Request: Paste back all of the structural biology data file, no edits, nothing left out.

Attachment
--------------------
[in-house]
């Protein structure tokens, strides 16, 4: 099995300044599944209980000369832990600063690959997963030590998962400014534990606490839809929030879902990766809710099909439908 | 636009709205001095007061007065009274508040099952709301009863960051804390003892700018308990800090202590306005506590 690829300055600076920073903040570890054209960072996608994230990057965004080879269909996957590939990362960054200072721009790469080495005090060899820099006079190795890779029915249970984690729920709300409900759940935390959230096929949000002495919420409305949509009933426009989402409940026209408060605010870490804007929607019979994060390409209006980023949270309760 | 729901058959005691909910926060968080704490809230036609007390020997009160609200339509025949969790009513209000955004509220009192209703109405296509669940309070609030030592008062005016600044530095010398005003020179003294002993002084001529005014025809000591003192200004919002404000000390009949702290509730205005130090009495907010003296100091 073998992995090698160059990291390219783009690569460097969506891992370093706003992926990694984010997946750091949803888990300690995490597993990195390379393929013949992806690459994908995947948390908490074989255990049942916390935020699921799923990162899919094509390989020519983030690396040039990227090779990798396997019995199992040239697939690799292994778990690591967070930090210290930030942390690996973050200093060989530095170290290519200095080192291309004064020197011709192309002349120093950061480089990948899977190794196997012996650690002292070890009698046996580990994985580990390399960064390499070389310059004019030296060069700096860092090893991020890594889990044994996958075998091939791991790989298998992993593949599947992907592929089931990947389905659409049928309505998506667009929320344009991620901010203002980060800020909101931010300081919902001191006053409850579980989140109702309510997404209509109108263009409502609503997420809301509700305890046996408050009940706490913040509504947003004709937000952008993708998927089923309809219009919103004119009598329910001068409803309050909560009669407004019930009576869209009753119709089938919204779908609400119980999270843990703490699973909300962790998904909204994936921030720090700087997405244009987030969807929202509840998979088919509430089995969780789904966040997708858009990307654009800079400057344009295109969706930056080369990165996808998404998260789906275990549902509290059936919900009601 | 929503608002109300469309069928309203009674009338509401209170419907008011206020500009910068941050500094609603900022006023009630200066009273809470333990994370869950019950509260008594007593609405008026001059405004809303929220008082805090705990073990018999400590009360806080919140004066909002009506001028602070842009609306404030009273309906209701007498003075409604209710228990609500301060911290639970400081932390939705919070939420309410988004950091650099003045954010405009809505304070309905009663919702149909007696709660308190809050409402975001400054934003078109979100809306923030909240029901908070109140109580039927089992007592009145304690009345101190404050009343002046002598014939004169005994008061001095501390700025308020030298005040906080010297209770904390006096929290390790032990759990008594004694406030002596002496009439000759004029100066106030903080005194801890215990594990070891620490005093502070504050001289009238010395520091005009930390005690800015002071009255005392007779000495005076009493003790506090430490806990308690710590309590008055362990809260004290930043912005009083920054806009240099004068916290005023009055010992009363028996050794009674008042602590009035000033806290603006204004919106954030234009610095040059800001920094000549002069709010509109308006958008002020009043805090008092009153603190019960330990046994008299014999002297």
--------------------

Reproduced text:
[in-house]
């Protein structure tokens, strides 16, 4: 099995300044599944209980000369832990600063690959997963030590998962400014534990606490839809929030879902990766809710099909439908 | 636009709205001095007061007065009274508040099952709301009863960051804390003892700018308990800090202590306005506590 690829300055600076920073903040570890054209960072996608994230990057965004080879269909996957590939990362960054200072721009790469080495005090060899820099006079190795890779029915249970984690729920709300409900759940935390959230096929949000002495919420409305949509009933426009989402409940026209408060605010870490804007929607019979994060390409209006980023949270309760 | 729901058959005691909910926060968080704490809230036609007390020997009160609200339509025949969790009513209000955004509220009192209703109405296509669940309070609030030592008062005016600044530095010398005003020179003294002993002084001529005014025809000591003192200004919002404000000390009949702290509730205005130090009495907010003296100091 073998992995090698160059990291390219783009690569460097969506891992370093706003992926990694984010997946750091949803888990300690995490597993990195390379393929013949992806690459994908995947948390908490074989255990049942916390935020699921799923990162899919094509390989020519983030690396040039990227090779990798396997019995199992040239697939690799292994778990690591967070930090210290930030942390690996973050200093060989530095170290290519200095080192291309004064020197011709192309002349120093950061480089990948899977190794196997012996650690002292070890009698046996580990994985580990390399960064390499070389310059004019030296060069700096860092090893991020890594889990044994996958075998091939791991790989298998992993593949599947992907592929089931990947389905659409049928309505998506667009929320344009991620901010203002980060800020909101931010300081919902001191006053409850579980989140109702309510997404209509109108263009409502609503997420809301509700305890046996408050009940706490913040509504947003004709937000952008993708998927089923309809219009919103004119009598329910001068409803309050909560009669407004019930009576869209009753119709089938919204779908609400119980999270843990703490699973909300962790998904909204994936921030720090700087997405244009987030969807929202509840998979088919509430089995969780789904966040997708858009990307654009800079400057344009295109969706930056080369990165996808998404998260789906275990549902509290059936919900009601 | 929503608002109300469309069928309203009674009338509401209170419907008011206020500009910068941050500094609603900022006023009630200066009273809470333990994370869950019950509260008594007593609405008026001059405004809303929220008082805090705990073990018999400590009360806080919140004066909002009506001028602070842009609306404030009273309906209701007498003075409604209710228990609500301060911290639970400081932390939705919070939420309410988004950091650099003045954010405009809505304070309905009663919702149909007696709660308190809050409402975001400054934003078109979100809306923030909240029901908070109140109580039927089992007592009145304690009345101190404050009343002046002598014939004169005994008061001095501390700025308020030298005040906080010297209770904390006096929290390790032990759990008594004694406030002596002496009439000759004029100066106030903080005194801890215990594990070891620490005093502070504050001289009238010395520091005009930390005690800015002071009255005392007779000495005076009493003790506090430490806990308690710590309590008055362990809260004290930043912005009083920054806009240099004068916290005023009055010992009363028996050794009674008042602590009035000033806290603006204004919106954030234009610095040059800001920094000549002069709010509109308006958008002020009043805090008092009153603190019960330990046994008299014999002297």